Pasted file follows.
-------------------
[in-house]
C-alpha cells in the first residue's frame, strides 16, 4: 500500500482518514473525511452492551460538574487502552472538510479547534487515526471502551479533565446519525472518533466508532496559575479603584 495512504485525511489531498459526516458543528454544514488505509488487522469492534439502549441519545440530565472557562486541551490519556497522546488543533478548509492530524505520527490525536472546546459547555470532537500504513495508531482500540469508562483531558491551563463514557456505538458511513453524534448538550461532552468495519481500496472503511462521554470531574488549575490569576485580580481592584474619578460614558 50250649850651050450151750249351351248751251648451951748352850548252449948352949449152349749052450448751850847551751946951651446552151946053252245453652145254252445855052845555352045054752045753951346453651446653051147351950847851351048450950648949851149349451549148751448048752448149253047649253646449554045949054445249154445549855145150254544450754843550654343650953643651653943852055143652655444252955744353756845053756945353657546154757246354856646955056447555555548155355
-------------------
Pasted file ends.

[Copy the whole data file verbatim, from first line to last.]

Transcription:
[in-house]
C-alpha cells in the first residue's frame, strides 16, 4: 500500500482518514473525511452492551460538574487502552472538510479547534487515526471502551479533565446519525472518533466508532496559575479603584 495512504485525511489531498459526516458543528454544514488505509488487522469492534439502549441519545440530565472557562486541551490519556497522546488543533478548509492530524505520527490525536472546546459547555470532537500504513495508531482500540469508562483531558491551563463514557456505538458511513453524534448538550461532552468495519481500496472503511462521554470531574488549575490569576485580580481592584474619578460614558 50250649850651050450151750249351351248751251648451951748352850548252449948352949449152349749052450448751850847551751946951651446552151946053252245453652145254252445855052845555352045054752045753951346453651446653051147351950847851351048450950648949851149349451549148751448048752448149253047649253646449554045949054445249154445549855145150254544450754843550654343650953643651653943852055143652655444252955744353756845053756945353657546154757246354856646955056447555555548155355